Surfshark told us in an interview that a no-logs audit is forthcoming and expected to be released by the end of 2022.

Two additional VPN security non-negotiables are DNS leak protection and a kill switch. During our tests, we detected no leaks and Surfshark's kill switch worked as expected. 

Surfshark includes additional privacy and security features like obfuscation, an ad-blocker, split-tunneling and multihop VPN connections. For an additional fee, you can add antivirus, private search and data breach alert functionality.

An intriguing new feature that Surfshark is currently in the process of rolling out is its Nexus network, which is in certain ways similar to Tor. Surfshark's Nexus network connects the VPN's entire network of servers together and allows you to route your traffic through multiple servers on the network rather than through just a single server. This is an innovative way to hide your traffic and give yourself several extra layers of protection while using the VPN.

"The benefit in this case, of both Tor and Nexus, is that [the] exit node receives the traffic from an intermediary, not from the user directly," Surfshark founder and CEO Vytautas Kaziukonis told us in an interview. "So even if you are somehow hijacking the exit node, and even monitoring entering and exiting traffic, you still are not able to determine who is the end user entering that server because what you're seeing is, you know, number two or number one who is entering it."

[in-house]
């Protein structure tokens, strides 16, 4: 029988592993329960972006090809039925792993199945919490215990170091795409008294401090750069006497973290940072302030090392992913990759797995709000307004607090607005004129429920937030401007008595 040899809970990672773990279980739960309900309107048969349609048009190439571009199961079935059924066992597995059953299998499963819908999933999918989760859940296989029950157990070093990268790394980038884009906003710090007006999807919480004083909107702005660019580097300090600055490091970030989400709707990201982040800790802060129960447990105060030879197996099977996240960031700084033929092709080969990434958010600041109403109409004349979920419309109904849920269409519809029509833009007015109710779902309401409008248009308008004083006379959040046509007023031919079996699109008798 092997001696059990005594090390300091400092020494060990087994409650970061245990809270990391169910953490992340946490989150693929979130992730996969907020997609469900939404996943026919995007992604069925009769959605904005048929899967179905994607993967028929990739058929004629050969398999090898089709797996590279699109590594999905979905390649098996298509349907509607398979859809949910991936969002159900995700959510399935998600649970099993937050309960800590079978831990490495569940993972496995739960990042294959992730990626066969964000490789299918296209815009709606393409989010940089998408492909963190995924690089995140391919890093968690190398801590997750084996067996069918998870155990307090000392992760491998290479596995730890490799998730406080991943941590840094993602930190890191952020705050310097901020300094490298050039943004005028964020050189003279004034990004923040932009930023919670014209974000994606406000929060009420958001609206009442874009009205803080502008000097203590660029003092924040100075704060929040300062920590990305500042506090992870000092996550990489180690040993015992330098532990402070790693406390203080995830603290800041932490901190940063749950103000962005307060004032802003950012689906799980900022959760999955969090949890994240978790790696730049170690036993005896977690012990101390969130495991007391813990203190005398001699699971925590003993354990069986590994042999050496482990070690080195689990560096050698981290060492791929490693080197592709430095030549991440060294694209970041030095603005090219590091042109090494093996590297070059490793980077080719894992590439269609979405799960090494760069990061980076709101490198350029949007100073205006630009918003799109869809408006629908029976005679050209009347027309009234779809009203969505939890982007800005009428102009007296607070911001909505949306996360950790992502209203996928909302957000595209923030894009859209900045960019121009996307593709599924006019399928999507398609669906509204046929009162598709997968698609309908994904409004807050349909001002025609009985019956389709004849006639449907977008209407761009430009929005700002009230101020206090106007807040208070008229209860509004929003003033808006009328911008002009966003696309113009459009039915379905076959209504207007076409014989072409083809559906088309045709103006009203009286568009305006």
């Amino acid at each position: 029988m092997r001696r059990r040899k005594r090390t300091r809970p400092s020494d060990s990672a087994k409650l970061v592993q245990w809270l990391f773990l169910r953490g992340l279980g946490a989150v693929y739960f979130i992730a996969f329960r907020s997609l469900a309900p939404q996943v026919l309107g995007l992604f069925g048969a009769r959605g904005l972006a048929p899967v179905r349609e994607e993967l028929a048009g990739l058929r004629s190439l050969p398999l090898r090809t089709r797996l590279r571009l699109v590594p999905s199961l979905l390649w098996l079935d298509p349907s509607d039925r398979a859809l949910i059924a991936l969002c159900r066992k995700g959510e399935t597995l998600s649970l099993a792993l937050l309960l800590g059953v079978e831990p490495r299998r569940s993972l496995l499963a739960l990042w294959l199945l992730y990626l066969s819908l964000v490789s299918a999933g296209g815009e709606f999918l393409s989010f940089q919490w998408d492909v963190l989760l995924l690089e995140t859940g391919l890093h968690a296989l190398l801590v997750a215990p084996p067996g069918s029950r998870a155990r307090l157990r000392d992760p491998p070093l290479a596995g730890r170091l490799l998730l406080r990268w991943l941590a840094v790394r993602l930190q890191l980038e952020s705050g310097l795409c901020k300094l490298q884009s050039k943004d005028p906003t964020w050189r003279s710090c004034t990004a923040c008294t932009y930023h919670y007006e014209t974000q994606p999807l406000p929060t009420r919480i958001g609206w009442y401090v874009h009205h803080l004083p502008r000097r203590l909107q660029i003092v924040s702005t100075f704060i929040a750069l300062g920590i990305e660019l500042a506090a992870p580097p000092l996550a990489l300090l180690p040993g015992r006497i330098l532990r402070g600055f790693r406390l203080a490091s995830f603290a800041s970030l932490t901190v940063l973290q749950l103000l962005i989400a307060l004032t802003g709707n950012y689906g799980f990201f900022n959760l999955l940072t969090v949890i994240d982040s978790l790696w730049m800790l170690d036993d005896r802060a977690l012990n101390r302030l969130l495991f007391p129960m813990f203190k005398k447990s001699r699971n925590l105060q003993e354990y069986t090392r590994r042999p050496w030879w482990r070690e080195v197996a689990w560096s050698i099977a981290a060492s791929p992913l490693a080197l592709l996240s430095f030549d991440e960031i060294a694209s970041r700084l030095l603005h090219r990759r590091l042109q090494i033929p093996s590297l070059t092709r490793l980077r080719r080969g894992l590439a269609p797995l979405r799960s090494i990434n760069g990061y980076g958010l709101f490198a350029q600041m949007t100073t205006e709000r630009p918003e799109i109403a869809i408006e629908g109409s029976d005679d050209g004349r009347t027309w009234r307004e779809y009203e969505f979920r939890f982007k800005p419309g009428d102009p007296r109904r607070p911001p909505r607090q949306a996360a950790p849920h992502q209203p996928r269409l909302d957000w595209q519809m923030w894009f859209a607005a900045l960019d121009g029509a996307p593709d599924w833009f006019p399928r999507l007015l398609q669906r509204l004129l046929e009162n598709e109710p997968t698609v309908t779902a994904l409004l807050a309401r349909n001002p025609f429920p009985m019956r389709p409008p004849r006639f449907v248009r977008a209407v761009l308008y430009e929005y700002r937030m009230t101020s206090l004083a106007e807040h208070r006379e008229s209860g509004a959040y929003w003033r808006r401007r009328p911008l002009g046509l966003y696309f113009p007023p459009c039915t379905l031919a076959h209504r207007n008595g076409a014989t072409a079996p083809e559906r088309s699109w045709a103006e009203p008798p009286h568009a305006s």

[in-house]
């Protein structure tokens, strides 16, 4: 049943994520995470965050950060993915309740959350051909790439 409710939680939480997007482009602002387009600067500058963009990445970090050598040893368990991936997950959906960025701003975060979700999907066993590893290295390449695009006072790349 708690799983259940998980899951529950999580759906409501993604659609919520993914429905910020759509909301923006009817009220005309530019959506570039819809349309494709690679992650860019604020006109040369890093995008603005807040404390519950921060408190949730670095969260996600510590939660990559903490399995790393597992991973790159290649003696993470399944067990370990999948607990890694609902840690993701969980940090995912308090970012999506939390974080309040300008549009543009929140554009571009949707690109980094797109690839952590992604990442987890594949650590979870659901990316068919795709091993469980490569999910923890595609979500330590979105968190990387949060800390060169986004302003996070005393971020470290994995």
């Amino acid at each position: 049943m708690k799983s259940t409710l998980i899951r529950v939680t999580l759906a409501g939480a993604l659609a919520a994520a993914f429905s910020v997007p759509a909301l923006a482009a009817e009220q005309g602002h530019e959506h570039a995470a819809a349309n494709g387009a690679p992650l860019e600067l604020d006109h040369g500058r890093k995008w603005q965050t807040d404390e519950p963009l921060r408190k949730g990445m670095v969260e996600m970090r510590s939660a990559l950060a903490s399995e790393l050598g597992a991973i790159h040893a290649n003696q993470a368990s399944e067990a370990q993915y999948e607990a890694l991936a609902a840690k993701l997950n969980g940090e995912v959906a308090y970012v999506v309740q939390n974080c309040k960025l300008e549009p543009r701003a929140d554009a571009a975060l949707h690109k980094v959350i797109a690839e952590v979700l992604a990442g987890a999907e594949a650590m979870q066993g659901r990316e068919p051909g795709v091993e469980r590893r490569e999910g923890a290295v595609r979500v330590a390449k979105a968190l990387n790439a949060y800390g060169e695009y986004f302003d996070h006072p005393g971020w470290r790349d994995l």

Using the Nexus network's Dynamic MultiHop feature is different from the traditional multihop VPN connection in that it will allow you to choose which servers on the network to connect through instead of connecting through Surfshark's preprogrammed multihop connections. The Nexus network features an IP Rotator functionality that periodically and automatically changes your IP address without disconnecting from the VPN. The Dynamic MultiHop feature and IP Randomizer (that changes your IP address each time you visit a new website) are on deck to be rolled out over the course of 2022 and 2023. 

Though the company's physical offices are located in Lithuania, the VPN now operates under the jurisdiction of the Netherlands after transferring its jurisdiction from the British Virgin Islands in 2021. While the Netherlands doesn't currently have any data retention or reporting laws that would compel Surfshark to hand over any user data, the country does have a history of flirting with data retention and surveillance measures, which could prove to be problematic for a VPN. That, along with the fact that the Netherlands is a member of the 14 Eyes intelligence-sharing alliance makes it a somewhat precarious jurisdiction to operate a privacy service out of. 

By comparison, ExpressVPN and NordVPN are headquartered in much more privacy-friendly jurisdictions -- the British Virgin Islands and Panama, respectively. In terms of encryption, Surfshark is on par with both ExpressVPN and NordVPN, with all three providers offering industry-standard AES 256-bit encryption. Each provider also offers essential security features like a kill switch and DNS leak protection, but each one also includes a handful of additional unique features like NordVPN's Onion over VPN feature and ExpressVPN's Trusted Server technology. 

And although Surfshark includes a warrant canary on its site, it doesn't offer anything in terms of an annual transparency report -- the addition of which would go a long way in providing users with a sense of trust in the VPN provider. 

Read more: How We Test VPNs